June 25, 1864: Sandbag day at Petersburg

Building field fortifications requires a lot of “consumable” materials.  Even in modern times, when the soldiers fortify a position, they tend to displace a lot of earth and use stockpiles of building materials.  One material that comes in high demand is the lowly sandbag.  In 1863, engineers on Morris Island recorded using over 46,000 sandbags in just one portion of the siege lines.  Reporting on that operation, Major Thomas Brooks described the standard sandbag of the time:

The dimensions of the filled sand-bags, when laid, varied from 6 by 10 by 24 inches to 5 ½ by 11 by 23 inches, and contained .85 of a cubic foot of damp sand, weighing about 85 pounds; hence 32 to the cubic yard.

So 32 sandbags made up one cubic yard of earthwork.  (Check my math as I check Brooks here – 0.85 cubic feet is 0.0314 cubic yards… and 0.0314 goes into 1 cubic yard 32.2 times.  Seems right?)  And 32 sandbags filled with 85 pounds of earth weigh 2,720 pounds – one and a third short tons.

For those commencing the siege of Petersburg, just under a year later, the sandbag was likewise an important commodity.  On June 25, 1864, at 2:45 p.m., Major-General Ambrose Burnside had a pressing need for sandbags:

We have commenced a mine that will reach the batteries of the enemy in our front by a reach of 115 yards. I have given orders for all the necessary changes of the line to make the work ordinarily secure. We want about 7,000 sand-bags or more. I think we can break the line of the enemy in due time if we can have the necessary facilities. We want heavy guns very much. Can we have the sand-bags?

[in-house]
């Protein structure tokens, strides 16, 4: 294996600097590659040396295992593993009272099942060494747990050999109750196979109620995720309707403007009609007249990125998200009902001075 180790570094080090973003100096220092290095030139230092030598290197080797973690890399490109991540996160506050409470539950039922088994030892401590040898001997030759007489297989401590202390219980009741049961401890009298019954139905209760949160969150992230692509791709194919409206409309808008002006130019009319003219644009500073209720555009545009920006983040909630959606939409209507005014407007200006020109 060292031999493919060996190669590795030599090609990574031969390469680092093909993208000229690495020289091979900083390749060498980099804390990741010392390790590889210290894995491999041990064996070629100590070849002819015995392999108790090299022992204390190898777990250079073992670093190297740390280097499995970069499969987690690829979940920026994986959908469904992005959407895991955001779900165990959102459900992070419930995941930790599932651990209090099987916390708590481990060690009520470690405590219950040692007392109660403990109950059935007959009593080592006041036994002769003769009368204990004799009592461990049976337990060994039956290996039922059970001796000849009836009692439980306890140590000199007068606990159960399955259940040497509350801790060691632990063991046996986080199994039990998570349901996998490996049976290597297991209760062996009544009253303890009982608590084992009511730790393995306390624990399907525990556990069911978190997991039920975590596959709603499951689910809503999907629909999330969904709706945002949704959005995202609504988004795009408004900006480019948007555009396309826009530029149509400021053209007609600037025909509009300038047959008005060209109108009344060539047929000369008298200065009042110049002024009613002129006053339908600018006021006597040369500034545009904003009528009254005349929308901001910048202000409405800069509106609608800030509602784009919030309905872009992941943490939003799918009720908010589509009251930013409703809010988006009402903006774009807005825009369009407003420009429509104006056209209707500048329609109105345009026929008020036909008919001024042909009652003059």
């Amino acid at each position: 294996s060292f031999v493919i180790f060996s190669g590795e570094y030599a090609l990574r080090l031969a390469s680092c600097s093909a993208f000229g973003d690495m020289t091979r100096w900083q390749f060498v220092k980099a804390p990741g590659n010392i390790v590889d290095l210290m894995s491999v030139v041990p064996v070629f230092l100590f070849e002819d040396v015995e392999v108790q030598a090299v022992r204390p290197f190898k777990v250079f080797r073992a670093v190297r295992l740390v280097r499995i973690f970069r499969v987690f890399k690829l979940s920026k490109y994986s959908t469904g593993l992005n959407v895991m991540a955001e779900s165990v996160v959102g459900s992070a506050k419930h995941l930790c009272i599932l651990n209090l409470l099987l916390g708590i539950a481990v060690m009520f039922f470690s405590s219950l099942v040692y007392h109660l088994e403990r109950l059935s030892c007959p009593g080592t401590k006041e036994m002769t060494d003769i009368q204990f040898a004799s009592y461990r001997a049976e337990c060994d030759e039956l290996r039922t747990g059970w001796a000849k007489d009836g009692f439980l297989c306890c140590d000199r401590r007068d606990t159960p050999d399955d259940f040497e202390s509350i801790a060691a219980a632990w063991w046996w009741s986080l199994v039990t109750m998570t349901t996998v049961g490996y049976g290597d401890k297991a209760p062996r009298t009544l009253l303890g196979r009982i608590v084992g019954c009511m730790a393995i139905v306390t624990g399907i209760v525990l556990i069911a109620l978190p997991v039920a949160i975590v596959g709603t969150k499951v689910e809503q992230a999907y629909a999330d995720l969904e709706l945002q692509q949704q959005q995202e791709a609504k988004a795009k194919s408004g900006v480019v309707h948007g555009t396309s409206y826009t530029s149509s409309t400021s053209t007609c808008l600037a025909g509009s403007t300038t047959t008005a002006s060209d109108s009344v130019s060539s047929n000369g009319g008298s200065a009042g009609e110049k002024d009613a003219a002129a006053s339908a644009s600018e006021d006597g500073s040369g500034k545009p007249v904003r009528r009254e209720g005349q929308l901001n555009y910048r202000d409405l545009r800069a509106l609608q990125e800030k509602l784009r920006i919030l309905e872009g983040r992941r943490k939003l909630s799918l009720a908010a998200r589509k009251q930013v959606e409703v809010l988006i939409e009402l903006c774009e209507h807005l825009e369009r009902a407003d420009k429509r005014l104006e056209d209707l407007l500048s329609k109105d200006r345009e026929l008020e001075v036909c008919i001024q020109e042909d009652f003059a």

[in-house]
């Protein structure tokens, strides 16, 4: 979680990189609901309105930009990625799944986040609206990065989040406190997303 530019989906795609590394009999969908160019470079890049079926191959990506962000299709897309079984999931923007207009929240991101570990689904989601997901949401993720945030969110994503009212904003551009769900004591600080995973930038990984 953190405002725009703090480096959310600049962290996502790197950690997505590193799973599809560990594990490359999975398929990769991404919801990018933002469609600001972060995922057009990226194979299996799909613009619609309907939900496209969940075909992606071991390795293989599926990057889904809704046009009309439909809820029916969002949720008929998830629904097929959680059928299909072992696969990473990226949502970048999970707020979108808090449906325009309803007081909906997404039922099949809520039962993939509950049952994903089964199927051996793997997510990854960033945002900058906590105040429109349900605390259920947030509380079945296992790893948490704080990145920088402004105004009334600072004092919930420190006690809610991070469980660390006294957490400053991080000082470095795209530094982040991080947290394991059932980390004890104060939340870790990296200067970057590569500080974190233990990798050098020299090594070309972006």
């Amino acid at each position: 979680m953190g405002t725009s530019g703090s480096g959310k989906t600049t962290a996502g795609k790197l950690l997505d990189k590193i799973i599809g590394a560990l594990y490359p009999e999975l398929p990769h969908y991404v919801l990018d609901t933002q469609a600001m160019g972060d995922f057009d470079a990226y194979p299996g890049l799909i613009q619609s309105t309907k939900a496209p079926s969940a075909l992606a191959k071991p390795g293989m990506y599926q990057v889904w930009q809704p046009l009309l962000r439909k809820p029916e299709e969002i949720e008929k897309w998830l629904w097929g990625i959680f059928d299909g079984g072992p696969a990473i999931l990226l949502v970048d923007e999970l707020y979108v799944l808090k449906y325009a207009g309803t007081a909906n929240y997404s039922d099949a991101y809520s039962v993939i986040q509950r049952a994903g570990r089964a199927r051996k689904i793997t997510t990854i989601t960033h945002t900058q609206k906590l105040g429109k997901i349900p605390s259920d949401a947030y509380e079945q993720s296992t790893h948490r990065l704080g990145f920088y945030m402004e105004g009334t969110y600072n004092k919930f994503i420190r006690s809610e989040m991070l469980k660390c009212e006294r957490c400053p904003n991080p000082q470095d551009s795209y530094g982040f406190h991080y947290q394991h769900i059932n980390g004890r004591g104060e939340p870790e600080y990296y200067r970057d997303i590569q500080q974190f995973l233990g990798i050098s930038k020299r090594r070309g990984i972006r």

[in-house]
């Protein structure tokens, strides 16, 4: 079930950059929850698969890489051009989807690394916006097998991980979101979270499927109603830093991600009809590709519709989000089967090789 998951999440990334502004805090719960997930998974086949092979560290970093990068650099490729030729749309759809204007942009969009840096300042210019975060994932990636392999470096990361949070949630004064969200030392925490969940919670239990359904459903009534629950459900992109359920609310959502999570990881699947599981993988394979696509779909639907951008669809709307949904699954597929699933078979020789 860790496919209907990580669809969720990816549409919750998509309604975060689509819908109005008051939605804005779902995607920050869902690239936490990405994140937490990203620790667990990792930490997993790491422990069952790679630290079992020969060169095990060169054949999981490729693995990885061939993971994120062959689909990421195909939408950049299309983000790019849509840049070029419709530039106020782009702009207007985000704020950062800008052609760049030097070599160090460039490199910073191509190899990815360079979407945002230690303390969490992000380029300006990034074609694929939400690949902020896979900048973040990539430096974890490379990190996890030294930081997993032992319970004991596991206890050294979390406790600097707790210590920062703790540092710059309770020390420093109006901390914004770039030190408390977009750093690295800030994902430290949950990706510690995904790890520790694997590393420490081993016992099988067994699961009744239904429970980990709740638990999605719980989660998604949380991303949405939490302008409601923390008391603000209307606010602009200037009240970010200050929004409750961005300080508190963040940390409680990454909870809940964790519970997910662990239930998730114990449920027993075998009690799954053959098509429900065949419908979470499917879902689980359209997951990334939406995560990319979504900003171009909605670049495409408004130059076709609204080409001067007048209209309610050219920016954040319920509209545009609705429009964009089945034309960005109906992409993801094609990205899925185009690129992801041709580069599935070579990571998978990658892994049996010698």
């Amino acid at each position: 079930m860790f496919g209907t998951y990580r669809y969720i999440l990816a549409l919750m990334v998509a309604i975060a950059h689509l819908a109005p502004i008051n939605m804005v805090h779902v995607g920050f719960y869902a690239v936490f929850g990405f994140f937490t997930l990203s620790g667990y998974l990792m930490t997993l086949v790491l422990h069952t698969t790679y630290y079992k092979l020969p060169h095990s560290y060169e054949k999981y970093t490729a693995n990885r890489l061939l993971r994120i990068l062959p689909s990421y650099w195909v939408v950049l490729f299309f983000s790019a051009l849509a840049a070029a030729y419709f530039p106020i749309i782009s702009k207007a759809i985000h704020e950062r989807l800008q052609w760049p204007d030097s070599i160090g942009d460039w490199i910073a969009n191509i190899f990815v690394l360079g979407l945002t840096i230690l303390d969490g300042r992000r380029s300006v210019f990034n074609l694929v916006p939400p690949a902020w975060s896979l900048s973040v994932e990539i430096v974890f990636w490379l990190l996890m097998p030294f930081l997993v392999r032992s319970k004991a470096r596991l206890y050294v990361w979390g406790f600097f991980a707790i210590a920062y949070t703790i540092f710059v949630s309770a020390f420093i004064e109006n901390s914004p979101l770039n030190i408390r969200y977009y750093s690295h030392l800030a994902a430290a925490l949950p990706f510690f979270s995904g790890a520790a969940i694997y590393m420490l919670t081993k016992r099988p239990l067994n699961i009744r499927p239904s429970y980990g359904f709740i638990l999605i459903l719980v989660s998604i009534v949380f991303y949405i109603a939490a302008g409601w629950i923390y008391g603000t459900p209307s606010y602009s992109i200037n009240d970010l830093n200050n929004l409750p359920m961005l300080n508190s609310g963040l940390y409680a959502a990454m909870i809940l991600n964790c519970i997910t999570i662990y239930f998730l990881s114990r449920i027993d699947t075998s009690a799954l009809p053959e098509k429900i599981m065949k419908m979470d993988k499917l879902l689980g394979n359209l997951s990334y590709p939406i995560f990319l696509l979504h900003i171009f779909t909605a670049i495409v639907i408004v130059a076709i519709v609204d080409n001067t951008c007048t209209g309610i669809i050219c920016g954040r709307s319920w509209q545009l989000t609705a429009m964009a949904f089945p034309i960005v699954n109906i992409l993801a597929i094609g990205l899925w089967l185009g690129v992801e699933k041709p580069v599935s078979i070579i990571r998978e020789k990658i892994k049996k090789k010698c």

That mine, in particular, would require a lot of sandbags.  Major-General George Meade responded promptly, granting that request for sandbags:

I have directed Duane to send you an engineer officer and a company of sappers, and Hunt to send you sand-bags and siege guns. I am delighted to hear you can do anything against the enemy’s line, and will furnish you everything you want, and earnest wishes for your success besides. I would have been over to see you to-day, but certain movements of the enemy on the left have kept me here.

“Delighted!”  The slow turning siege could grind forward, but needed just a few thousand sandbags.  Now time for staff officers to do what they get paid for.  Brigadier-General Henry Hunt, the Chief of Artillery, became the “stuckee” on the sandbag tasking request, as he was also directing the siege operations and generally kept sandbags around to support the artillery positions.

Hunt first inquired, at around 6 p.m. that day, to Brigadier-General John Barnard, running engineering operations out of City Point, specifically requesting that Brigadier-General Henry Benham provide the required sandbags.  Barnard, no slouch for military protocol, pointed out that Benham came under Meade’s orders, but “There ought to be 100,000 sand-bags somewhere.”  He also suggested inquiries with Brigadier-General Godfrey Weitzel, of the Army of the James.  But, hold that for a moment.

Upon receipt of Barnard’s reply, Hunt sent the request for sandbags directly to Benham.  And Benham, as he did so often with such matters, replied at 8:10 p.m. that the materials were not exactly at arm’s reach:

All my siege materials, as I have kept General Meade fully advised, have been retained at Fort Monroe. On receipt of your dispatch to General Barnard, through Colonel Porter, I at once sent an aide down in a steamer to bring it up, and I expect it to-morrow afternoon or evening, and will send them out to you at once, if you then wish them, of which please advise me.